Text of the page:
2. Antithrombin III (AT III). AT III binds to and inhibits factor Xa and thrombin. The sulfated glycosaminoglycans (see p. 39heparan sulfate and heparin enhance the binding of AT III to factor Xa or to thrombin, thus inhibiting coagulation. Heparan sulfate is present on the external surface of most cells, including endothelial surfaces. Mast cells and basophils release heparin.

3. Thrombomodulin. A glycosaminoglycan product of endothelial cells, thrombomodulin can form a complex with thrombin, thereby removing thrombin from the circulation and inhibiting coagulation. In addition, thrombomodulin also binds protein C.

4. Protein C. After protein C binds to the thrombomodulin portion of the thrombin-thrombomodulin complex, the thrombin activates protein C. Activated protein C (Ca) is a protease. Together with its cofactor protein S, activated protein C inactivates the cofactors Va and VIIIa, thus inhibiting coagulation.

5. Protein S. This is the cofactor of protein C and is thus an anticoagulant.

image

FIGURE 18-13 Abbreviated version of the coagulation cascade, showing the anticoagulant factors. The anticoagulant pathways are indicated in red. TF, tissue factor.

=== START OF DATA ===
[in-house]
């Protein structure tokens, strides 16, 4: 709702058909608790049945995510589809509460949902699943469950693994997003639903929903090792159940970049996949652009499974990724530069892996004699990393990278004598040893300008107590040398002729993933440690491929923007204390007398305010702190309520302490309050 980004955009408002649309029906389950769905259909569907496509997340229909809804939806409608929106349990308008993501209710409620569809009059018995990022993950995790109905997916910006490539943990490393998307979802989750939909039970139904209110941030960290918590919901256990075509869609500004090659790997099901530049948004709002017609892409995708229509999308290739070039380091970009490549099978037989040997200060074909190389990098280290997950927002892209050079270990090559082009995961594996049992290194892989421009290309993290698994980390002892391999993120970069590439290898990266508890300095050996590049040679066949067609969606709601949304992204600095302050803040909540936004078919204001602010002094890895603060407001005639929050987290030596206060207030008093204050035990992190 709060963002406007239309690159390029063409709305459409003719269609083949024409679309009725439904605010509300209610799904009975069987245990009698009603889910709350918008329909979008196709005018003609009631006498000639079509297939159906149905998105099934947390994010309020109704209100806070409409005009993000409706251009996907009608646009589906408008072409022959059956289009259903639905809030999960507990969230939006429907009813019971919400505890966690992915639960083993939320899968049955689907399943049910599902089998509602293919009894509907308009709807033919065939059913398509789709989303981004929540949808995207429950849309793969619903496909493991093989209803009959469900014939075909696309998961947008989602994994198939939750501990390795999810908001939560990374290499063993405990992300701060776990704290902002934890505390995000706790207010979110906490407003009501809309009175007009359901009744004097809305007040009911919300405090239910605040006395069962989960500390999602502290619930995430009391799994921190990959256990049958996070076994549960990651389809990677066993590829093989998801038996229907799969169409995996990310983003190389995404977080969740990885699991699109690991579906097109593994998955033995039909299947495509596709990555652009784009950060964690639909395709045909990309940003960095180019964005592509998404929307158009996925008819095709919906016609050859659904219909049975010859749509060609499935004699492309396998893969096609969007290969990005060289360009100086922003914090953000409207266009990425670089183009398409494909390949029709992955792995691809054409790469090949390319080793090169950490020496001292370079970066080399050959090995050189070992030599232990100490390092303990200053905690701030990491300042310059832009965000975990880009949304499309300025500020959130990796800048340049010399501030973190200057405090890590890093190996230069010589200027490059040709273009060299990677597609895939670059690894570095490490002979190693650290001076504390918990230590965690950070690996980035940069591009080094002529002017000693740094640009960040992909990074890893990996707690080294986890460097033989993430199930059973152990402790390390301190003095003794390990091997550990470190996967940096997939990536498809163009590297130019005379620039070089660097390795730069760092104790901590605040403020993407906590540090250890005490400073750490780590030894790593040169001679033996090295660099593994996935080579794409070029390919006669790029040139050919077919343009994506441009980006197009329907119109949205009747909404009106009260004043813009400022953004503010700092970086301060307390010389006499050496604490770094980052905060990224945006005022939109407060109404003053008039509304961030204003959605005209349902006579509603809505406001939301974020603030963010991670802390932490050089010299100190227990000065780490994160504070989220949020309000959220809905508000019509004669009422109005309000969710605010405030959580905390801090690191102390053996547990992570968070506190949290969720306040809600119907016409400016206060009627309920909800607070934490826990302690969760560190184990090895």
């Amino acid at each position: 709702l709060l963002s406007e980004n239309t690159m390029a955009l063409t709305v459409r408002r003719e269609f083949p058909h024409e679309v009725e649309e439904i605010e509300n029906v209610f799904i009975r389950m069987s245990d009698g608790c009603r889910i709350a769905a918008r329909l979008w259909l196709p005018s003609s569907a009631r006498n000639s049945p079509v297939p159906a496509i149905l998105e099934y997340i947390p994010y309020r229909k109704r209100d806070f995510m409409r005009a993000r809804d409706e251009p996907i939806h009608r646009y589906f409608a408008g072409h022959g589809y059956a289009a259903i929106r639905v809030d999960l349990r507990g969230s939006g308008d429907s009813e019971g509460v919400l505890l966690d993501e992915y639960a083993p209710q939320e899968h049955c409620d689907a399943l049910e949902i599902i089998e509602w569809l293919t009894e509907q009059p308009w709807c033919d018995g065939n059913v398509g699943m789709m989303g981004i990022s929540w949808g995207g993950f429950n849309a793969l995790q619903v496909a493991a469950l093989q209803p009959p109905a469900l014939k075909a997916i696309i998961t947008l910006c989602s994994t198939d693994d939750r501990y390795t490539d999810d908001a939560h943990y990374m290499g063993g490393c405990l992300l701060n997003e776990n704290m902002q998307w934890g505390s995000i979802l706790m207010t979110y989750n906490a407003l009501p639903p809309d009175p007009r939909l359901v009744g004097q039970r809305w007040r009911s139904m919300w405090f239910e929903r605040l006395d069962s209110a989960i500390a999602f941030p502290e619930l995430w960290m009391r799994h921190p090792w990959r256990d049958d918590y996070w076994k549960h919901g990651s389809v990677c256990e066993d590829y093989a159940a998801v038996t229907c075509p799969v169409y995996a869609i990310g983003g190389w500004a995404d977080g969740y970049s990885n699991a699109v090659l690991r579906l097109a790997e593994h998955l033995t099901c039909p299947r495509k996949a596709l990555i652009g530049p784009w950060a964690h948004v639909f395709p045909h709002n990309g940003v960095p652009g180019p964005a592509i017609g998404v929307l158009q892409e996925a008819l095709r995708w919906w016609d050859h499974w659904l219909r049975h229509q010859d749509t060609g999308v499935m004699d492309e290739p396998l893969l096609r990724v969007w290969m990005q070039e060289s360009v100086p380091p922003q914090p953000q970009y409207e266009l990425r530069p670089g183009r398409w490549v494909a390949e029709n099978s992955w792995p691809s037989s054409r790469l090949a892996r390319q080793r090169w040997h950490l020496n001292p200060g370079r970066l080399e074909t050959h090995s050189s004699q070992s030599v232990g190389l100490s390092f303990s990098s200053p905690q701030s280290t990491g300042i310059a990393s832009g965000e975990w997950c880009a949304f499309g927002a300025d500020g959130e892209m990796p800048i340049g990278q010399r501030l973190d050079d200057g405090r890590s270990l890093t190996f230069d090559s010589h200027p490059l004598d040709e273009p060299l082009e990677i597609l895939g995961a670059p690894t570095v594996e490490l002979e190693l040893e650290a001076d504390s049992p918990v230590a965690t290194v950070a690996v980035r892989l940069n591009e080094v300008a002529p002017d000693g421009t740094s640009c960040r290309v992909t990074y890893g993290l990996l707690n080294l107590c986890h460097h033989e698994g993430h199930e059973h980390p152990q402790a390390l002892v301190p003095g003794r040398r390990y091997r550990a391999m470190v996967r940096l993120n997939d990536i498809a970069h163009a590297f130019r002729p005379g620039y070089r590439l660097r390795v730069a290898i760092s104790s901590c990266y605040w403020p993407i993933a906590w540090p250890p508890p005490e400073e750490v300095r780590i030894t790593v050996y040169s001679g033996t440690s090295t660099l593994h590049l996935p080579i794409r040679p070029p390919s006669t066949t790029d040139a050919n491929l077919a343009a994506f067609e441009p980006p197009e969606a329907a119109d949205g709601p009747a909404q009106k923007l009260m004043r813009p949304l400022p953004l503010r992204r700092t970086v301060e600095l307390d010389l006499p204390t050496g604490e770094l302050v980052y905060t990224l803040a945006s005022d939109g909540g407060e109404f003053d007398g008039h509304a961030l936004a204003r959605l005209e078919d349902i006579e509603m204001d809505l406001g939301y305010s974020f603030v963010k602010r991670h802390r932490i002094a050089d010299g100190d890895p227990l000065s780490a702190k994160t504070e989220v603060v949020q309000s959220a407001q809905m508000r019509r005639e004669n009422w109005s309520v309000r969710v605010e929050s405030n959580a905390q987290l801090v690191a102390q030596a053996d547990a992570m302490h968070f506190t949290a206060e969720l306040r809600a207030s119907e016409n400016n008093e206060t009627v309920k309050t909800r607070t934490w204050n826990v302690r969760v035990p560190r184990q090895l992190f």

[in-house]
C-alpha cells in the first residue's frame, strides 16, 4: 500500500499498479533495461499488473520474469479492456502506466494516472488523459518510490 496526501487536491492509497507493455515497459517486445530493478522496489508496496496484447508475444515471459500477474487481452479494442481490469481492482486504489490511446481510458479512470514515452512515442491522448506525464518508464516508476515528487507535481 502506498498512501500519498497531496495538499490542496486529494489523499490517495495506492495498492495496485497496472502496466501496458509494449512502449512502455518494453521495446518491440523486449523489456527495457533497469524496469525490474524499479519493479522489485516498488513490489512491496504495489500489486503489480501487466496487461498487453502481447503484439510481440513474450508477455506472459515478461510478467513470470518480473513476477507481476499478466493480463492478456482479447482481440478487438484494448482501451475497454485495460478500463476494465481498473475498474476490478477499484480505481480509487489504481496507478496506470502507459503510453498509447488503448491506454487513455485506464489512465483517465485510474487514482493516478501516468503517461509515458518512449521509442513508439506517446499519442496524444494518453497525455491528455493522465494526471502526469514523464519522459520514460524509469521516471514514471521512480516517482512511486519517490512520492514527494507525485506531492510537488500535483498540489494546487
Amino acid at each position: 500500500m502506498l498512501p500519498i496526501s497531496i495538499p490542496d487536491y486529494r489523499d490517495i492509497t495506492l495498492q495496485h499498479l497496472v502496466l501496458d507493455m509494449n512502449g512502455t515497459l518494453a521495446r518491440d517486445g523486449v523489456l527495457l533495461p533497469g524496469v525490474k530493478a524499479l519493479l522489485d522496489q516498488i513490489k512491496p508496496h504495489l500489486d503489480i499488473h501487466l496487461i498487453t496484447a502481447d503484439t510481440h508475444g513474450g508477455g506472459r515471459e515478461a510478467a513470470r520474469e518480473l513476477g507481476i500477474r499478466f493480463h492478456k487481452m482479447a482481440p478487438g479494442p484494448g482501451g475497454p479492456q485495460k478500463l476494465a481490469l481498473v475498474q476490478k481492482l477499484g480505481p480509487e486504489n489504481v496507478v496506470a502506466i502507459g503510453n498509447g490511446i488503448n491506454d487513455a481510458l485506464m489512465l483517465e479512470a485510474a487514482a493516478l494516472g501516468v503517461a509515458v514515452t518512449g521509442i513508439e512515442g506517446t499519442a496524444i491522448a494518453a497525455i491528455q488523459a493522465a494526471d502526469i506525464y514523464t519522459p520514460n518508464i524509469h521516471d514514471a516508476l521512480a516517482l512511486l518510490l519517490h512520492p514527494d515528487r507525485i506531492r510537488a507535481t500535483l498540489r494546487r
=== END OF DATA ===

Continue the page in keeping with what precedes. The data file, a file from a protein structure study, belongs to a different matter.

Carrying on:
Finally, clearance of activated clotting factors by the Kupffer cells of the liver also keeps hemostasis under control.

Fibrinolysis breaks up clots

As noted on page 429, cross-linked stable fibrin traps RBCs and WBCs as well as platelets in a freshly formed thrombus. Through the interaction of actin and myosin in the platelets, the clot shrinks to a plug and thereby expels serum. After plug formation, fibrinolysis—the breakdown of stable fibrin—breaks up the clot in a more general process known as thrombolysis. As shown in Figure 18-14, the process of fibrinolysis begins with the conversion of plasminogen to plasmin, catalyzed by one of two activators: tissue-type plasminogen activator or urokinase-type plasminogen activator. Table 18-5 summarizes the properties of fibrinolytic factors.

image

FIGURE 18-14 Fibrinolytic cascade.

TABLE 18-5

Fibrinolytic Factors

NAME

ALTERNATE NAME

PROPERTIES